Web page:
Through deep-learning algorithms, computers are learning to simulate us — the way we look, the way we speak, the way we move, the words we use. They are becoming experts at pastiche. They collect the traces of ourselves that we leave behind online — the data of beingness — and they weave that data into something new that resembles us. The real is the raw material of the fake.
Our computers, in other words, are learning to do what we have already learned to do. For many years now, we have spent our days consuming the data of beingness — all those digitized images and videos and words, all those facial expressions and microexpressions, those poses and posturings, those intonations of voice, those opinions and beliefs and emotions, those behaviors, those affects. Out of that vast, ever-evolving online databank of human specifications a pattern emerges — a pattern that suits us, that represents the self we desire to present to others. We cobble together a simulation of a person that we present as the person who we are. We become deep fakes that pass, in the media world that has become the world, for real people.
The child is no longer father to the man. The data is father to the man.
Rob Horning, in a new essay in Real Life, describes how he happened upon an online trove of snapshots taken in the 1980s. That was the last pre-internet decade, of course, and the faded, yellowing, flash-saturated shots might as well have been taken on a different planet. The people portrayed in them have a relationship to photography, and to media in general, that is alien to our own. “The subjects usually know that they are being watched,” writes Horning, “but they can’t imagine, even in theory, that it could be everyone watching. … It is as though who they were in general was more fixed and objective, less fluid and discursive. Though they are anonymous, they register more concretely as specific people, unpatterned by the grammar of gestures and looks that posting images to networks seems to impose.”
Horning is entranced, and disoriented, by the pictures because he sees something that no longer exists: a gap between image and being. Before we began to construct ourselves as patterns of data to be consumed through media by a general audience, the image of a person, as, for instance, captured in a snapshot, and the person were still separate. The image and the self had not yet merged. This is what gives old photographs of people their poignancy and their power, as well as their strangeness. We know, as Horning emphasizes, that back then people were self-conscious — they were aware of themselves as objects seen by others, and they composed their looks and behavior with viewers in mind — but the scale of the audience, and hence of the performance, was entirely different. The people in these photographs were not yet digitized. Their existence was not yet mediated in the way ours is.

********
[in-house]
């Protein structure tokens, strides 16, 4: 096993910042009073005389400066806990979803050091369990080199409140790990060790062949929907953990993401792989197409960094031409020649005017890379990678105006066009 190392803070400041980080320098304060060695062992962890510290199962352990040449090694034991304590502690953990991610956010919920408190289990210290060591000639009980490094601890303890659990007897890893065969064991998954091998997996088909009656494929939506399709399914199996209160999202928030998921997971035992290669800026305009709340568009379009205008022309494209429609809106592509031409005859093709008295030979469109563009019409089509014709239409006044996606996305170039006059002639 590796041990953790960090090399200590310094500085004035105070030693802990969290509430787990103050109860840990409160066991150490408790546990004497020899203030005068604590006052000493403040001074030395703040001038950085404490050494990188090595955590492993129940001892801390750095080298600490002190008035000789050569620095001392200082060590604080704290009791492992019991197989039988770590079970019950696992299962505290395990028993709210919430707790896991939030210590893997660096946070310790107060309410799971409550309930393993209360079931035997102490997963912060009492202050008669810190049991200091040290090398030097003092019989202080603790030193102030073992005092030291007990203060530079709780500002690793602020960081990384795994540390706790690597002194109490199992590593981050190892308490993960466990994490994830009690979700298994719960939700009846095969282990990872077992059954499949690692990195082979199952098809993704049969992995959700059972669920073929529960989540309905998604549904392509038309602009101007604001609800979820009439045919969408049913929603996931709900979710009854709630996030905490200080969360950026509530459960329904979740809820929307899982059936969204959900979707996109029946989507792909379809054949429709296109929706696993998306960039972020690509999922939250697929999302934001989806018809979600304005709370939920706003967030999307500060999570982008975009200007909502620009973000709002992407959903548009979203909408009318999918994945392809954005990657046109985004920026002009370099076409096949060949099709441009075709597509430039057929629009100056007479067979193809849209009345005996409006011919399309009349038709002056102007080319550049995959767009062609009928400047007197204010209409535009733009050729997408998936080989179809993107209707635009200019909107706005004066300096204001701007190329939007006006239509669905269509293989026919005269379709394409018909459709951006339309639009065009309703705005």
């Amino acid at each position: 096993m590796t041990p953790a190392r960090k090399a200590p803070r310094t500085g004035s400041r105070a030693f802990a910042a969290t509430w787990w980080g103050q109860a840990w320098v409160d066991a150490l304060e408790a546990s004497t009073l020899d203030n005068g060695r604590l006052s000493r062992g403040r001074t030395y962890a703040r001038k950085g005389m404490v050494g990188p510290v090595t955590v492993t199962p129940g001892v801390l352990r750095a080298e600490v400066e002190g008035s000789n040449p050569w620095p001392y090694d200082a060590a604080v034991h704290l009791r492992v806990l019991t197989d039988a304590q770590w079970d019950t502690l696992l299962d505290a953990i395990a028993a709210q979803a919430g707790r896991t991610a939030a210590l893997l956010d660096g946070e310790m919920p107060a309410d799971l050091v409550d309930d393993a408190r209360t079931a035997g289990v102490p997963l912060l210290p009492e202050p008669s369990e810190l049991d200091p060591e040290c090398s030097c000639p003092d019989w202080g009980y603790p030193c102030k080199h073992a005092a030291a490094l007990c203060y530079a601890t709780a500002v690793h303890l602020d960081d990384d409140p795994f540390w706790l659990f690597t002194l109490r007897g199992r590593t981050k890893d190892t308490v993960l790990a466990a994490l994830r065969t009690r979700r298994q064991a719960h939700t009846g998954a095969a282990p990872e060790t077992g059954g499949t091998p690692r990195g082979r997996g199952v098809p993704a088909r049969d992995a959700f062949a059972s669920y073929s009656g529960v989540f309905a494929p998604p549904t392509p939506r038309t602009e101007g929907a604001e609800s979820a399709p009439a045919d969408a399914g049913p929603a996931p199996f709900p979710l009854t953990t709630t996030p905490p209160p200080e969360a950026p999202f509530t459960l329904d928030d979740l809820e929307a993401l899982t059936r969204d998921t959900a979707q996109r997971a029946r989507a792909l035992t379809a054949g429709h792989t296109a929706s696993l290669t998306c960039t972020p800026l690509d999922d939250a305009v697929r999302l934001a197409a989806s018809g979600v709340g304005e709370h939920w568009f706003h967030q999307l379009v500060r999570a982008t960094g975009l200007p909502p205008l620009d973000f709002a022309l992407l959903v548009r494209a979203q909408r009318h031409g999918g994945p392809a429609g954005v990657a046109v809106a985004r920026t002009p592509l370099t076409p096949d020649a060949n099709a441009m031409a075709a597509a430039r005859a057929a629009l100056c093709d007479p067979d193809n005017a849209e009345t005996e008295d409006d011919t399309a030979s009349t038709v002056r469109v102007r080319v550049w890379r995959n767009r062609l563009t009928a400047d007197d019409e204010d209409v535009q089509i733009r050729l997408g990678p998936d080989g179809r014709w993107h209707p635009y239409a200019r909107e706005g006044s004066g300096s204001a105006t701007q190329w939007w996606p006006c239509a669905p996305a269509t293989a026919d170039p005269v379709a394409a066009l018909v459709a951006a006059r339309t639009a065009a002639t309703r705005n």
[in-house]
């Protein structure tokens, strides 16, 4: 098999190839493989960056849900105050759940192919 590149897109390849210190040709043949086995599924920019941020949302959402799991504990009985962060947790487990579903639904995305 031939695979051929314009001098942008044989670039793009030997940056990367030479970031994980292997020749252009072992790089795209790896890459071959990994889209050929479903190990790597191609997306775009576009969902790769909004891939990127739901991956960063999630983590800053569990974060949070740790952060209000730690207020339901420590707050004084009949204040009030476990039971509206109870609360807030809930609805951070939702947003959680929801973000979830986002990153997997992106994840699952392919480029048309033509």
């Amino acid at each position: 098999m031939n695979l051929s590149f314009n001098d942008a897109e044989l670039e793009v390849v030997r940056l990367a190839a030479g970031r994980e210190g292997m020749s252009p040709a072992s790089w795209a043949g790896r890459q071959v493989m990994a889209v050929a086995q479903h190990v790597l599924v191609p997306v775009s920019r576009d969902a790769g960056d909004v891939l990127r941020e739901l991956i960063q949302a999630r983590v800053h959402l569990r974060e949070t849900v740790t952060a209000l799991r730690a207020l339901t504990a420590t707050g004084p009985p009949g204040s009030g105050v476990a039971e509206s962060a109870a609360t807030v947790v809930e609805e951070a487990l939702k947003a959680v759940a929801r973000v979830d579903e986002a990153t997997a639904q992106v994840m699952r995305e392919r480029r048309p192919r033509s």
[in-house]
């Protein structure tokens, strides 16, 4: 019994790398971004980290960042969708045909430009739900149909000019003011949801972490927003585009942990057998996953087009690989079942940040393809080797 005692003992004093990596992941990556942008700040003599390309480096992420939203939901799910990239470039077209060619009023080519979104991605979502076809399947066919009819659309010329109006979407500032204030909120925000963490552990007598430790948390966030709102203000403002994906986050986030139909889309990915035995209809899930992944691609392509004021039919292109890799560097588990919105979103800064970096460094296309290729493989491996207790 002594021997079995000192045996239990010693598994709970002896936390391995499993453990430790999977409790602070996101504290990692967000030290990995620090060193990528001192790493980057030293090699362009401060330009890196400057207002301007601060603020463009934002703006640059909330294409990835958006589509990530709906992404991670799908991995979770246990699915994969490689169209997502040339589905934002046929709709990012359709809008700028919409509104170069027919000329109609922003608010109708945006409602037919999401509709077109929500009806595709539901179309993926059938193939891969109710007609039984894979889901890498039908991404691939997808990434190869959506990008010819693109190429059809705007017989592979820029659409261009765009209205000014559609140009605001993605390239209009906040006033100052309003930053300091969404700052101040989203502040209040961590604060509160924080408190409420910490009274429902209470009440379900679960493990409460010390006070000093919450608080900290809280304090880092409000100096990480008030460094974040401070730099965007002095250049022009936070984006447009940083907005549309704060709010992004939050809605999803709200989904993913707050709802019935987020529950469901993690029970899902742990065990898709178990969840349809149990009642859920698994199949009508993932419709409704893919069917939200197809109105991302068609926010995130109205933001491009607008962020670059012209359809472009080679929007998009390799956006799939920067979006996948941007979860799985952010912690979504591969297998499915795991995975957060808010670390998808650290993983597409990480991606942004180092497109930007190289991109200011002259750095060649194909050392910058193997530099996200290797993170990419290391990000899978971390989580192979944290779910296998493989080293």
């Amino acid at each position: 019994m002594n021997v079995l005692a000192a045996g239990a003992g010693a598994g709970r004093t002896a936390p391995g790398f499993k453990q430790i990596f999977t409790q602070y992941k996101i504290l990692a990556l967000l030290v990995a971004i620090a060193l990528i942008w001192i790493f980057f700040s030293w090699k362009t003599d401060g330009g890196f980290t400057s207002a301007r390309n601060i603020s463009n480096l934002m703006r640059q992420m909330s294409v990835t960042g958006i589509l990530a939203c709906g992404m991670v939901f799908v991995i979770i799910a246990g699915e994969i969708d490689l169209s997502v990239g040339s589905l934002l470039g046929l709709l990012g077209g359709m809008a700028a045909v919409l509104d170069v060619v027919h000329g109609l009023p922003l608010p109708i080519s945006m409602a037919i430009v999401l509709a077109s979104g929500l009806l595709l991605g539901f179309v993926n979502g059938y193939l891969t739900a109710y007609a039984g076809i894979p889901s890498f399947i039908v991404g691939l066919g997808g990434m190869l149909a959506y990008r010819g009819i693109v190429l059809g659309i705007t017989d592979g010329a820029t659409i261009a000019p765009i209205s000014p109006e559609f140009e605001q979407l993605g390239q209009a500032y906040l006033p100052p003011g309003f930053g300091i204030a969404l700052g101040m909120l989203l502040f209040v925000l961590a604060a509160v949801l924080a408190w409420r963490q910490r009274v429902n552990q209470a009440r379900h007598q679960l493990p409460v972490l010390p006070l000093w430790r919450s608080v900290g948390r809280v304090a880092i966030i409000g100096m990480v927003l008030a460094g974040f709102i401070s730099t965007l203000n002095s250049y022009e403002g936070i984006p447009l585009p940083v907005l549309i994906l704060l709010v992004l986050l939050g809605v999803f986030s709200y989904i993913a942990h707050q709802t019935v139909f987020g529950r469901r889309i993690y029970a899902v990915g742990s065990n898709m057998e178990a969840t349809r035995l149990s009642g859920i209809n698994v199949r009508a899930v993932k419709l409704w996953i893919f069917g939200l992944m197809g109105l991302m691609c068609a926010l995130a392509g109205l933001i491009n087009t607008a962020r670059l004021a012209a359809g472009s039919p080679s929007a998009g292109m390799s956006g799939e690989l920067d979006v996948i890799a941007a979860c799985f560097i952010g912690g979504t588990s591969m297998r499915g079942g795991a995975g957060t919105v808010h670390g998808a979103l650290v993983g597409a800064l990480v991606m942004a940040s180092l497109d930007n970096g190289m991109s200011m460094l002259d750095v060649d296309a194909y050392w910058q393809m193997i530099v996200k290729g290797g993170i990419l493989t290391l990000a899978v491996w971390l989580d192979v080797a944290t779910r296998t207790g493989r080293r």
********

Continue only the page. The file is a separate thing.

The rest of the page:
It’s revealing that, before the arrival of the net, people didn’t talk about “authenticity” as we do today. They didn’t have to. They understood, implicitly, that there was something solid behind whatever show they might put on for public consumption. The show was not everything. The anxiety of the deep fake had not yet taken hold of the subconscious. The reason we talk so much about authenticity now is because authenticity is no longer available to us. At best, we simulate authenticity: we imbue our deep fakeness with the qualities that people associate with the authentic. We assemble a self that fits the pattern of authenticity, and the ever-present audience applauds the pattern as “authentic.” The likes roll in, the views accumulate. Our production is validated. If we’re lucky, we rise to the level of influencer. What is an influencer but the perfection of the deep-fake self?
I know, I know. You disagree. You reject my argument. You rebel against my “reductionist” speculations. You think I’m nuts. I can almost hear you screaming, “I am not a deep fake! I am a human being!” But that’s what you would think, and that’s what you would scream. After all, you have created for yourself a deep fake that believes, above all else, that it is real.
The metaverse may not yet have arrived, but we are prepared for it. We are, already, the people of the metaverse.
This is the fifth installment in the series “Meanings of the Metaverse,” which began here.